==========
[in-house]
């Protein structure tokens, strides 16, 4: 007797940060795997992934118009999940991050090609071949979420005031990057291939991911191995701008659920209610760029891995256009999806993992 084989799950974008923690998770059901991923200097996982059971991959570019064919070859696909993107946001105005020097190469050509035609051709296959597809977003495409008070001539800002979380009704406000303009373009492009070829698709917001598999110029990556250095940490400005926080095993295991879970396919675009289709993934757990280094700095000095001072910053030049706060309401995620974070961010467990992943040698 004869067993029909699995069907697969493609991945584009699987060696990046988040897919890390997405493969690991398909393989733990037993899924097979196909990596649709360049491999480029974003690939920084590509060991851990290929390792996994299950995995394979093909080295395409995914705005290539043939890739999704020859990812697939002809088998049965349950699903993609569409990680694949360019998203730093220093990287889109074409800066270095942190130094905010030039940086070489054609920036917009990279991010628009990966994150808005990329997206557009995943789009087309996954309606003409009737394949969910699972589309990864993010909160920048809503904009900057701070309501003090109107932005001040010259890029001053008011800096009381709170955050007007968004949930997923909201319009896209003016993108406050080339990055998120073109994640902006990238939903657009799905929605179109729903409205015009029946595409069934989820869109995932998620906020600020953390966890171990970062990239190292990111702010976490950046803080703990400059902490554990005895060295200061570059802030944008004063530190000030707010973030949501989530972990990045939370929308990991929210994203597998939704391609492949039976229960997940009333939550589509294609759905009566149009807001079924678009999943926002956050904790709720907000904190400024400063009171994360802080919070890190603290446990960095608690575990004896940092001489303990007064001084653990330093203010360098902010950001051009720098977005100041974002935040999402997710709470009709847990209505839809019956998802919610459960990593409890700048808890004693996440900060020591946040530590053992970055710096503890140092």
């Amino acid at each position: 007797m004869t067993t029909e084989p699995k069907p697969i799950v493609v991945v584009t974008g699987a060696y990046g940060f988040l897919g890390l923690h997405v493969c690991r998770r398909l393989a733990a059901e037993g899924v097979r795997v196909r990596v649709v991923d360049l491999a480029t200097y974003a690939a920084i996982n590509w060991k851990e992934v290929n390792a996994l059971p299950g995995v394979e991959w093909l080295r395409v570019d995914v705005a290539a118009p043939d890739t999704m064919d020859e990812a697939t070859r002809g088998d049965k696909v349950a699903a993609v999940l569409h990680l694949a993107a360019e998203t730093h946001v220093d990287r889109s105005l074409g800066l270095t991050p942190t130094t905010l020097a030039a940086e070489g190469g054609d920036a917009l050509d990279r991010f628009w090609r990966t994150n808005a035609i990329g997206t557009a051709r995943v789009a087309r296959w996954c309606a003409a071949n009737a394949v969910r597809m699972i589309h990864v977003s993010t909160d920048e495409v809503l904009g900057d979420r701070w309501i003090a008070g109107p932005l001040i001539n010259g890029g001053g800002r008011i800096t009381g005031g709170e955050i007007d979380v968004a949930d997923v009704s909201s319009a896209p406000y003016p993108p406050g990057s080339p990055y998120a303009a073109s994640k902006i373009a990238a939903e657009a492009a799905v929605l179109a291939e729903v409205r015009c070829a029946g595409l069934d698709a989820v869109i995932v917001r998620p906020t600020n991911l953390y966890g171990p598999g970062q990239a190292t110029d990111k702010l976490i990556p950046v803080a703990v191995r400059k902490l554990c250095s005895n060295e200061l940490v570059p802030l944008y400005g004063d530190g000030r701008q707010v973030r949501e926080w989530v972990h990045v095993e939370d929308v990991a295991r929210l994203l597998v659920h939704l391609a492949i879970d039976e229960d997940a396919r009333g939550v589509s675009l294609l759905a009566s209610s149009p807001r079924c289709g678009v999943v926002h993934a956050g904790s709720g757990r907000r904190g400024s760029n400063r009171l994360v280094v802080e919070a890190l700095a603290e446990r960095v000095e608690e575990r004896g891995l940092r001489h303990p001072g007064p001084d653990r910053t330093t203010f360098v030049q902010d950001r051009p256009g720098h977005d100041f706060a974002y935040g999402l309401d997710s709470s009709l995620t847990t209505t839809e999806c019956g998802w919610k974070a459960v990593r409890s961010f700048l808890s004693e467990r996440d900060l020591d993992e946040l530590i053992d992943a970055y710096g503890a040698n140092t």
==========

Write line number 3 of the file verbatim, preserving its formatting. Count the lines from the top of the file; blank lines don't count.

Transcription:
């Amino acid at each position: 007797m004869t067993t029909e084989p699995k069907p697969i799950v493609v991945v584009t974008g699987a060696y990046g940060f988040l897919g890390l923690h997405v493969c690991r998770r398909l393989a733990a059901e037993g899924v097979r795997v196909r990596v649709v991923d360049l491999a480029t200097y974003a690939a920084i996982n590509w060991k851990e992934v290929n390792a996994l059971p299950g995995v394979e991959w093909l080295r395409v570019d995914v705005a290539a118009p043939d890739t999704m064919d020859e990812a697939t070859r002809g088998d049965k696909v349950a699903a993609v999940l569409h990680l694949a993107a360019e998203t730093h946001v220093d990287r889109s105005l074409g800066l270095t991050p942190t130094t905010l020097a030039a940086e070489g190469g054609d920036a917009l050509d990279r991010f628009w090609r990966t994150n808005a035609i990329g997206t557009a051709r995943v789009a087309r296959w996954c309606a003409a071949n009737a394949v969910r597809m699972i589309h990864v977003s993010t909160d920048e495409v809503l904009g900057d979420r701070w309501i003090a008070g109107p932005l001040i001539n010259g890029g001053g800002r008011i800096t009381g005031g709170e955050i007007d979380v968004a949930d997923v009704s909201s319009a896209p406000y003016p993108p406050g990057s080339p990055y998120a303009a073109s994640k902006i373009a990238a939903e657009a492009a799905v929605l179109a291939e729903v409205r015009c070829a029946g595409l069934d698709a989820v869109i995932v917001r998620p906020t600020n991911l953390y966890g171990p598999g970062q990239a190292t110029d990111k702010l976490i990556p950046v803080a703990v191995r400059k902490l554990c250095s005895n060295e200061l940490v570059p802030l944008y400005g004063d530190g000030r701008q707010v973030r949501e926080w989530v972990h990045v095993e939370d929308v990991a295991r929210l994203l597998v659920h939704l391609a492949i879970d039976e229960d997940a396919r009333g939550v589509s675009l294609l759905a009566s209610s149009p807001r079924c289709g678009v999943v926002h993934a956050g904790s709720g757990r907000r904190g400024s760029n400063r009171l994360v280094v802080e919070a890190l700095a603290e446990r960095v000095e608690e575990r004896g891995l940092r001489h303990p001072g007064p001084d653990r910053t330093t203010f360098v030049q902010d950001r051009p256009g720098h977005d100041f706060a974002y935040g999402l309401d997710s709470s009709l995620t847990t209505t839809e999806c019956g998802w919610k974070a459960v990593r409890s961010f700048l808890s004693e467990r996440d900060l020591d993992e946040l530590i053992d992943a970055y710096g503890a040698n140092t």